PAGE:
Any suitable HPLC column on which the sample is loaded may be utilized for the purposes of this invention, including preparative or analytical scale. The column is typically equilibrated for at least about 15 minutes prior to sample injection. Column size, column material, flow rate, elution buffers, type of gradient, injection volume, and particle size of column depend on various factors, including the size of the sample being examined, the type of mobile phase composition and gradient, and the forms of tPA being distinguished.
The loading solvent may be any solvent but is preferably an acetonitrile-based solvent such as water, acetonitrile, and trifluoroacetic acid (TFA). Preferably, the column is a ZORBAX™ C8, VYDAC™, or BAKER™ C-18 column packed with a medium having a particle diameter of about 4-40 *m, more preferably about 5-15 *m, and a pore size of about 100-4000 *, more preferably about 150-350 *. Also, the medium preferably has a C4, C8, or C18 alkyl group, and most preferably is a C8 silica medium. Preferably, the elution is carried out with a solvent comprising acetonitrile, such as water, acetonitrile, and TFA, in a gradient format over 60-100 minutes, preferably a linear gradient, wherein the relative amount of acetonitrile is increased in the solvent. In another preferred embodiment, a shallow gradient ramp at about 0.25% acetonitrile per minute is employed
If the analysis for purity herein indicates that the technique employed successfully removes CHO-PA, further purification steps can be carried out as necessary to remove any other contaminants. If the technique did not successfully remove CHO-PA to acceptable levels, a different purification scheme can be utilized and the process herein repeated to determine how effective that scheme is.
After final purification, the tPA or variant thereof can be formulated according to known methods to prepare pharmaceutically useful compositions, whereby the tPA product is combined in admixture with a pharmaceutically acceptable carrier. Such formulations are well described in the literature as well as dosages and uses. For example, the tPA or its variant is suitably administered parenterally to subjects suffering from cardiovascular diseases or conditions and strokes.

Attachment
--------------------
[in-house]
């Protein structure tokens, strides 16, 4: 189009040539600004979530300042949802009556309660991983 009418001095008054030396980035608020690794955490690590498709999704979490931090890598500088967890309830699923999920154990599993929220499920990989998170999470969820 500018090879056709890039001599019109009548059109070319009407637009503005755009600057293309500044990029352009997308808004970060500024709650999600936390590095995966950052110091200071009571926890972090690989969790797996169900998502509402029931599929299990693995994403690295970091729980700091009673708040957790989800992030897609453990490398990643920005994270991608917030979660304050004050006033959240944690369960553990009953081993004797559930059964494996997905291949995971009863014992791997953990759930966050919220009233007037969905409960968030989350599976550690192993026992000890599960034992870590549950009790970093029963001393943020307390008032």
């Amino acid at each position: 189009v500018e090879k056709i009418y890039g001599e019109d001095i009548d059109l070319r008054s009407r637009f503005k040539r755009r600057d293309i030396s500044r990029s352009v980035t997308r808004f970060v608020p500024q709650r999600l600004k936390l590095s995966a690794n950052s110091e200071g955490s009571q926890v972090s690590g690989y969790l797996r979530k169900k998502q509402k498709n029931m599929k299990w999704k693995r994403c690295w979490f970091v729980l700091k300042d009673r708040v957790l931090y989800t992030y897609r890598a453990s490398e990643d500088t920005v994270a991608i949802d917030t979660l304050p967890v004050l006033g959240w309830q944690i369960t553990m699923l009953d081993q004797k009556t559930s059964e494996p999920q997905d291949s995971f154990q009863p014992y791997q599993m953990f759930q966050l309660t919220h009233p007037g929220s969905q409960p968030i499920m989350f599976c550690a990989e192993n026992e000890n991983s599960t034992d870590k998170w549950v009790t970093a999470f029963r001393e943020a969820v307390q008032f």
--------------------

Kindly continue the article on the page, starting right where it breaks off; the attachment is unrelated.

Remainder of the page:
The following examples are intended to illustrate one embodiment now known for practicing the invention, but the invention is not to be considered limited to these examples. All open and patented literature citations herein are expressly incorporated by reference.
ACTIVASE® (r-tPA) and TNK-tPA were obtained from Genentech, Inc. (South San Francisco, Calif.) in a form purified from CHO cells. See also, for example, U.S. Pat. Nos. 4,766,075 and 5,753,486 for ACTIVASE® r-tPA and U.S. Pat. No. 5,612,029 for TNK-tPA.
Monoclonal antibody #354 for CHO-PA was produced as described in U.S. Pat. No. 5,411,864. Briefly, a female Balb/c mouse was immunized over a period of 12 weeks with protein solutions substantially enriched in CHO plasminogen activator purified from host cells lacking the human t-PA. There were five injections each consisting of approximately 30 μg. The initial injection was emulsified with complete Freund's adjuvant and administered in subcutaneous site(s). The second injection given 1.5 weeks later was emulsified with incomplete Freund's adjuvant and half was administered subcutaneously and half intraperitoneally. The remaining three injections were given on weeks 3, 6 and 12 in phosphate buffered saline (PBS) administered in one intraperitoneal site.
The spleen from the immunized mouse was removed on week 13 and spleen cells were fused with the mouse myeloma cell line NP3X63-Ag8.653 using the general procedures of Fazekas et al., J. Immunol. Methods, 35: 1 (1980) and Lane, J. Immunol. Methods 81: 223 (1985). The fused cells were distributed into ten microtiter plates each containing 96 wells. Each well was screened for specific antibody production using differential reactivity in two ELISA's (enzyme-linked immunoadsorbant assays). One ELISA specifically detected antibodies against CHO-PA and the second detected antibodies that cross-reacted with recombinant human tPA.
Approximately 5% of the total wells were reactive only with CHO-PA, and 3% reacted with CHO-PA and human t-PA.
Hybridoma cells from wells containing CHO-PA-specific antibodies were expanded and cloned by limiting dilution (Oi and Herzenberg, “Immunoglobin-Producing Hybrid Cell Lines”, p. 351-372, in Selected Methods in Cellular Immunology, Mishell and Shiigi, eds. (W. H. Freeman and Co., 1980)). Large quantities of specific monoclonal antibodies were produced by cell culture of the hybridoma cells or by injection of hybridoma cells in mice, thereby producing ascites tumors MAb 354 was one resulting antibody, which lowered CHO-PA levels greater than about 100 fold in a single column pass when immobilized and is stable to several different immobilization chemistries and harsh washing conditions.
MAb 354 was purified using the steps set forth below, where all steps were carried out at room temperature. Concentration was carried out as follows: The MAb hybridoma suspension culture harvest fluid (HF) was filtered through a 0.2 μm filter. The culture fluid was concentrated by ultrafiltration or by chromatography on an ion-exchange resin.